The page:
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The Church View

The Church View

- Nishnawbe Aski Nation Indian Residential Schools in Ontario, 2005 -

The churches, however, had a humanitarian purpose to establishing schools for the Indian people. For example, in 1873 Rev. E.F. Wilson of the Anglican Church at Sault Ste. Marie thought:

We think our friends will allow that out undertaking [building an Industrial Home] is one not altogether unworthy of their consideration and support. This district of Algoma is opening up rapidly to the white settler and the poor Indian, if left unprotected and unprovided for, will be driven back before the tide of emigration or else trampled underfoot. We wish to put him in such a position that he may be able to compete with his white neighbours and unite with them in reaping benefit from the soil which God had bestowed upon us all[11]

This view was prevalent in the schools for over half a century as is demonstrated in the following excerpt from a letter written in 1940 to the Superintendent of Welfare and Training of the Department of the Secretary of the Indian and Eskimo Residential School Commission, who reported on a visit he had made to the Pelican Lake Indian Residential School. In his concluding comments he said:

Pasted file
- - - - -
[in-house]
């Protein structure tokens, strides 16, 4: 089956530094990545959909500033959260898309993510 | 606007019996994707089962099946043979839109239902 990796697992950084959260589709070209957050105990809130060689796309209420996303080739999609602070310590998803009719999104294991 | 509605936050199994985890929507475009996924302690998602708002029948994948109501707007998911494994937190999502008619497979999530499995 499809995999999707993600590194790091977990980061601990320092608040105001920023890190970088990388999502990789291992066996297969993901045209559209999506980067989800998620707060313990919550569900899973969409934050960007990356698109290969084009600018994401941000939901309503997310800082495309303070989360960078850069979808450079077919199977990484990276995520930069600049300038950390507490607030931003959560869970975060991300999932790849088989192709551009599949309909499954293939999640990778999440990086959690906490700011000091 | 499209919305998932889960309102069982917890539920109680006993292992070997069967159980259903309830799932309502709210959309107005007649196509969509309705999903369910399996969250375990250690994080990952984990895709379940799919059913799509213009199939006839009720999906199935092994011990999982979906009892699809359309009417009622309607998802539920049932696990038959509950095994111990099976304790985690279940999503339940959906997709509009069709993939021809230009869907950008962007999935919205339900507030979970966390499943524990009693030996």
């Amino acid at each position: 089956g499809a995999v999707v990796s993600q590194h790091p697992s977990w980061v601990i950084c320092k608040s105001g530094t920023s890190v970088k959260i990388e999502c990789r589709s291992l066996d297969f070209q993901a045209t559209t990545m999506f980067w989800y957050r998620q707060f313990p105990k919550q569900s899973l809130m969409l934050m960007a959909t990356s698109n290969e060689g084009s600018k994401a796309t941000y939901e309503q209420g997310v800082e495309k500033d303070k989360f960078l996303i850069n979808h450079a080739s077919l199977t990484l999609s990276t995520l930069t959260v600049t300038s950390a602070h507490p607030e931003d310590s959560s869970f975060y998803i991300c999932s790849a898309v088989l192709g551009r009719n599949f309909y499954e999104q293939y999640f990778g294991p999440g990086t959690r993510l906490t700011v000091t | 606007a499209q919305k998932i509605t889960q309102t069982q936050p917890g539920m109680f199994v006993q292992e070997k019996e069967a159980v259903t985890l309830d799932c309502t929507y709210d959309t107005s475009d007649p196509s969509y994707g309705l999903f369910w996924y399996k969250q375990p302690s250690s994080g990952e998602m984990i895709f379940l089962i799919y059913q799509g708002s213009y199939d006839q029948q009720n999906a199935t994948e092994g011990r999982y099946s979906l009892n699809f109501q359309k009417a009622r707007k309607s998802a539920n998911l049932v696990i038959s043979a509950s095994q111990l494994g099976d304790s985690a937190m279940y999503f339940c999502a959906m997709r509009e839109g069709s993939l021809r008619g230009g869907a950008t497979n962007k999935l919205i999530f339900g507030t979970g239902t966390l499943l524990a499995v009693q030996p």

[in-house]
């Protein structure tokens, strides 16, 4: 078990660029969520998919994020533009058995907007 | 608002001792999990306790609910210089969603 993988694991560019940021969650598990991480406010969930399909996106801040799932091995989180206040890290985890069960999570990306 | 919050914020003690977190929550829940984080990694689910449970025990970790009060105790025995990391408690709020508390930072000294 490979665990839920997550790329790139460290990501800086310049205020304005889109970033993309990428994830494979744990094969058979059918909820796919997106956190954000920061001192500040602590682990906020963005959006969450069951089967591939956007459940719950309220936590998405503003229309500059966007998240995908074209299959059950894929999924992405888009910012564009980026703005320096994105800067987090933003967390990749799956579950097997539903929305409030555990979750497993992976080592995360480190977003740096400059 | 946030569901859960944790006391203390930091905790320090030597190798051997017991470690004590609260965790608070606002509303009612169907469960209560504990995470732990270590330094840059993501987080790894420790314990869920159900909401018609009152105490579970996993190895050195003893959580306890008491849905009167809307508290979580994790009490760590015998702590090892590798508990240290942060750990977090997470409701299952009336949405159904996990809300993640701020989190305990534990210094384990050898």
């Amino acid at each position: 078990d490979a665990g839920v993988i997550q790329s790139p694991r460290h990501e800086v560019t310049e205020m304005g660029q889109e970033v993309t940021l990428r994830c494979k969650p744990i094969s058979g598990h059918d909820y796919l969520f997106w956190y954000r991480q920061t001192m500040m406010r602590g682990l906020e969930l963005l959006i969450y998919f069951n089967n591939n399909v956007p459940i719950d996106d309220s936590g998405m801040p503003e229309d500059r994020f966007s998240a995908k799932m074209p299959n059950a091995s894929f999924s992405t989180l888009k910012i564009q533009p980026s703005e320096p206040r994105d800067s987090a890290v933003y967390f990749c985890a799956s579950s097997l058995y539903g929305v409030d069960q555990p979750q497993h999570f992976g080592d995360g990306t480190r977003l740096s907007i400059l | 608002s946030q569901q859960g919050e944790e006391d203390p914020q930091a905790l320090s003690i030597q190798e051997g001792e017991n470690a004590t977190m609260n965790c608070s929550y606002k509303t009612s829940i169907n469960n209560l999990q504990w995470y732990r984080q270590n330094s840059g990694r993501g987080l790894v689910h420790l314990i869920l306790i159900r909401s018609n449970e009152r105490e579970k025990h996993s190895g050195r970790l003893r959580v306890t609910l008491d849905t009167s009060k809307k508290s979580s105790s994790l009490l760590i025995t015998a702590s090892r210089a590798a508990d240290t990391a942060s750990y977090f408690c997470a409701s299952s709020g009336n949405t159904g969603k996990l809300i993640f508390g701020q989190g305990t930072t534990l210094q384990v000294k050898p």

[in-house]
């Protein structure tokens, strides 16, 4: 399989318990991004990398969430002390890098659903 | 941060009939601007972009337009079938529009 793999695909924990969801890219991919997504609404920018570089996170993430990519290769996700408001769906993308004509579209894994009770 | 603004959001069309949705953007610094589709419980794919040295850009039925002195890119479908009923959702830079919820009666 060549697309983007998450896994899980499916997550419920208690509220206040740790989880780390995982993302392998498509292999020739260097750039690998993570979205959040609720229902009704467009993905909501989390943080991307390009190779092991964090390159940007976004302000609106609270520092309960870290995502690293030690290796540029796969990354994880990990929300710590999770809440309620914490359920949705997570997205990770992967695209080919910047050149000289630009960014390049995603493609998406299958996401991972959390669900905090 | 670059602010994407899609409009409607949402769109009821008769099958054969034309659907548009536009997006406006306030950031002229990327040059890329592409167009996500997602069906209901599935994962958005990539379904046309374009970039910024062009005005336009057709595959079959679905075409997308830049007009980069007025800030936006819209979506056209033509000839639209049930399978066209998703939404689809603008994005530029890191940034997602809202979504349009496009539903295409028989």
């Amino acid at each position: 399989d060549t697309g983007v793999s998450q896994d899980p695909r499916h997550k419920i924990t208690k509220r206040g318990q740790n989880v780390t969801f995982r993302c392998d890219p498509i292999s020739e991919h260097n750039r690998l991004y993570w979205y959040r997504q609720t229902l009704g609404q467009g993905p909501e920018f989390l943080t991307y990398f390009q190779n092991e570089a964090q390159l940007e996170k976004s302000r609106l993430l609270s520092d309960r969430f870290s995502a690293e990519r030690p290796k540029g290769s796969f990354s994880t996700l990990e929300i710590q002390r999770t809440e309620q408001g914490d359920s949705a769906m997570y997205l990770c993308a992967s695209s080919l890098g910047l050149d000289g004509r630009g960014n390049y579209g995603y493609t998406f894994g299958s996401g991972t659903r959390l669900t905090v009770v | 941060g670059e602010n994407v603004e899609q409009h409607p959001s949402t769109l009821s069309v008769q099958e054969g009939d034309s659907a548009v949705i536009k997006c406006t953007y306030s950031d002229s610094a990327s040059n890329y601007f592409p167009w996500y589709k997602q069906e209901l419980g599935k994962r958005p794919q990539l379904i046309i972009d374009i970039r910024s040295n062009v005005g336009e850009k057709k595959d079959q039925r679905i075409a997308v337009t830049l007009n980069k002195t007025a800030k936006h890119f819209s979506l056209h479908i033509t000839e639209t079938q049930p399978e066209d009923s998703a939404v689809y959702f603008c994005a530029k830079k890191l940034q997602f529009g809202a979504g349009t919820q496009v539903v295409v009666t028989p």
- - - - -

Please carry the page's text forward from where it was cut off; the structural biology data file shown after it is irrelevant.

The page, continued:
I greatly appreciate the opportunity afforded me during my recent visit to Ottawa of discussing together some of the problems of the Indian educational work, and I am more convinced than ever that this work, with all its difficulties, is well worthwhile. The development and strengthening of the physical, intellectual and moral fiber of the Indian segment of our country’s population, must surely help to strengthen the position of our country as a whole[12].

[11] RG 10, Vol. 6211, File 469-1, part 1. Newspaper article, " Lake Superior Mission, Proposed Industrial Home for Indian Children at Garden River". March 11, 1873.

[12] RG 10, Vol. 6215, File 470-5, part 4. Letter from Rev. T.B.R. Westgate, Secretary, the Indian and Eskimo Residential School Commission of the Missionary Society of the Church of England in Canada, to R.A. Hoey, Superintendent, Welfare and Training, Indian Affairs Branch, Department of Mines and Resources, September 24, 1940.